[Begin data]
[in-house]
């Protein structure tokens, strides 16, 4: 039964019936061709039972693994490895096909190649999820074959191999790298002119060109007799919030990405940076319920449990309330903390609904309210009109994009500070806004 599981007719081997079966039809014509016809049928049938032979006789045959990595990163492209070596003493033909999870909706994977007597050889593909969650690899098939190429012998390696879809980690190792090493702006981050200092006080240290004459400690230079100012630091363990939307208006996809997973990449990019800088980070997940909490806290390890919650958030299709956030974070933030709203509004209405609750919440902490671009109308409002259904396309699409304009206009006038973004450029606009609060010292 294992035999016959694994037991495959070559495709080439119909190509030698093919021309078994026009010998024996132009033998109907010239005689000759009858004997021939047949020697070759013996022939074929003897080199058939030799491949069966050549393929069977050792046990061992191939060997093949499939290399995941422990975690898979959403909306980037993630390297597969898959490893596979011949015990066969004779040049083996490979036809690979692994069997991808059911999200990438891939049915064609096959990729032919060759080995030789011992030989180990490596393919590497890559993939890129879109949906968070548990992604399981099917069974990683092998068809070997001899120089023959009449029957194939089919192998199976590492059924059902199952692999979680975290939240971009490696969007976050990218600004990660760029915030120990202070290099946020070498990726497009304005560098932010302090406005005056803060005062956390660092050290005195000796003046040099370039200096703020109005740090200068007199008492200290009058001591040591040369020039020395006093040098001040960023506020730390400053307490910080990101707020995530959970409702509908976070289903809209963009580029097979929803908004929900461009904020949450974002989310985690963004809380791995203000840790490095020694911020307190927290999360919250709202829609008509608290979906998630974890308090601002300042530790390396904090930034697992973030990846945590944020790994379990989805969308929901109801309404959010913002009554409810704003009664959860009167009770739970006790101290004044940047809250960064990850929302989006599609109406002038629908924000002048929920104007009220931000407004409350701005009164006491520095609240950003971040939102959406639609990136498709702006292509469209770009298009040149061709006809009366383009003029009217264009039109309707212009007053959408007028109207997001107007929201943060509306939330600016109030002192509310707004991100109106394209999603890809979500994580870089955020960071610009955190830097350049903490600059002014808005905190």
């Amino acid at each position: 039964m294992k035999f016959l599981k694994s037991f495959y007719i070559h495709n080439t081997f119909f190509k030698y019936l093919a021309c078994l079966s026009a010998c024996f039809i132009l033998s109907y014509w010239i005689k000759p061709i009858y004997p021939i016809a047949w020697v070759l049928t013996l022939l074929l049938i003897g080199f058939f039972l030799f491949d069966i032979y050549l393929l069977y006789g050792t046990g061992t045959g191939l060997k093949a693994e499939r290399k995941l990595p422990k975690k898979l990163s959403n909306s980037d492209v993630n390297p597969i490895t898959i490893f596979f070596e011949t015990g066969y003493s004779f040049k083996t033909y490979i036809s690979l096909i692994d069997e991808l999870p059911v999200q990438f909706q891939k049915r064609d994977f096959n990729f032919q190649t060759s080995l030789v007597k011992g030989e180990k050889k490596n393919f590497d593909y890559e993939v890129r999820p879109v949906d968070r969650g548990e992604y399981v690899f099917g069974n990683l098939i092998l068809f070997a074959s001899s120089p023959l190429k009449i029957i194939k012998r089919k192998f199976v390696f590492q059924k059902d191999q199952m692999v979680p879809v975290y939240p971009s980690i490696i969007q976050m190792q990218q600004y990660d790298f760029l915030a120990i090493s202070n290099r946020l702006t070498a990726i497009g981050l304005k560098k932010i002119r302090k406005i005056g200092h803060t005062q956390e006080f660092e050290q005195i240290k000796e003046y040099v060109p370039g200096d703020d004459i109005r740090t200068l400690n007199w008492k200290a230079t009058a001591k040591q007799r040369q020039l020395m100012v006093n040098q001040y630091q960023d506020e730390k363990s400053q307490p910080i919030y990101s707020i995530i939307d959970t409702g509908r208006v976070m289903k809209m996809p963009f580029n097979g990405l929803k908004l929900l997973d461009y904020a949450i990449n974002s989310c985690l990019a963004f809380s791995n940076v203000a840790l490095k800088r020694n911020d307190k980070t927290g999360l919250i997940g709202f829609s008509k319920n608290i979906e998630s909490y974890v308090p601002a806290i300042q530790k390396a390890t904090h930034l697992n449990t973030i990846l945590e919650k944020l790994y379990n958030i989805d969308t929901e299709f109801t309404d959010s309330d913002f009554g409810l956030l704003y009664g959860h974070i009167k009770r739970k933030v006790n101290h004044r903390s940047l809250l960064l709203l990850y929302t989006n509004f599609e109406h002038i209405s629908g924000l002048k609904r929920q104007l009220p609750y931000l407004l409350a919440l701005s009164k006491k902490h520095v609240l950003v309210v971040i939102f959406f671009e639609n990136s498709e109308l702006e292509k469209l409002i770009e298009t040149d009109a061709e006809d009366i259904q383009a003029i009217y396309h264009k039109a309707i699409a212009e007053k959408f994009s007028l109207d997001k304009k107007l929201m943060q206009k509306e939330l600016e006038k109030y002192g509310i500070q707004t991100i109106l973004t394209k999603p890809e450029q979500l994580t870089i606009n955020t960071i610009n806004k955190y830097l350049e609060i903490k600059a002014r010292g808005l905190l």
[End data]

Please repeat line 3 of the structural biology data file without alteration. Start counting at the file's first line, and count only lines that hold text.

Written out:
């Amino acid at each position: 039964m294992k035999f016959l599981k694994s037991f495959y007719i070559h495709n080439t081997f119909f190509k030698y019936l093919a021309c078994l079966s026009a010998c024996f039809i132009l033998s109907y014509w010239i005689k000759p061709i009858y004997p021939i016809a047949w020697v070759l049928t013996l022939l074929l049938i003897g080199f058939f039972l030799f491949d069966i032979y050549l393929l069977y006789g050792t046990g061992t045959g191939l060997k093949a693994e499939r290399k995941l990595p422990k975690k898979l990163s959403n909306s980037d492209v993630n390297p597969i490895t898959i490893f596979f070596e011949t015990g066969y003493s004779f040049k083996t033909y490979i036809s690979l096909i692994d069997e991808l999870p059911v999200q990438f909706q891939k049915r064609d994977f096959n990729f032919q190649t060759s080995l030789v007597k011992g030989e180990k050889k490596n393919f590497d593909y890559e993939v890129r999820p879109v949906d968070r969650g548990e992604y399981v690899f099917g069974n990683l098939i092998l068809f070997a074959s001899s120089p023959l190429k009449i029957i194939k012998r089919k192998f199976v390696f590492q059924k059902d191999q199952m692999v979680p879809v975290y939240p971009s980690i490696i969007q976050m190792q990218q600004y990660d790298f760029l915030a120990i090493s202070n290099r946020l702006t070498a990726i497009g981050l304005k560098k932010i002119r302090k406005i005056g200092h803060t005062q956390e006080f660092e050290q005195i240290k000796e003046y040099v060109p370039g200096d703020d004459i109005r740090t200068l400690n007199w008492k200290a230079t009058a001591k040591q007799r040369q020039l020395m100012v006093n040098q001040y630091q960023d506020e730390k363990s400053q307490p910080i919030y990101s707020i995530i939307d959970t409702g509908r208006v976070m289903k809209m996809p963009f580029n097979g990405l929803k908004l929900l997973d461009y904020a949450i990449n974002s989310c985690l990019a963004f809380s791995n940076v203000a840790l490095k800088r020694n911020d307190k980070t927290g999360l919250i997940g709202f829609s008509k319920n608290i979906e998630s909490y974890v308090p601002a806290i300042q530790k390396a390890t904090h930034l697992n449990t973030i990846l945590e919650k944020l790994y379990n958030i989805d969308t929901e299709f109801t309404d959010s309330d913002f009554g409810l956030l704003y009664g959860h974070i009167k009770r739970k933030v006790n101290h004044r903390s940047l809250l960064l709203l990850y929302t989006n509004f599609e109406h002038i209405s629908g924000l002048k609904r929920q104007l009220p609750y931000l407004l409350a919440l701005s009164k006491k902490h520095v609240l950003v309210v971040i939102f959406f671009e639609n990136s498709e109308l702006e292509k469209l409002i770009e298009t040149d009109a061709e006809d009366i259904q383009a003029i009217y396309h264009k039109a309707i699409a212009e007053k959408f994009s007028l109207d997001k304009k107007l929201m943060q206009k509306e939330l600016e006038k109030y002192g509310i500070q707004t991100i109106l973004t394209k999603p890809e450029q979500l994580t870089i606009n955020t960071i610009n806004k955190y830097l350049e609060i903490k600059a002014r010292g808005l905190l």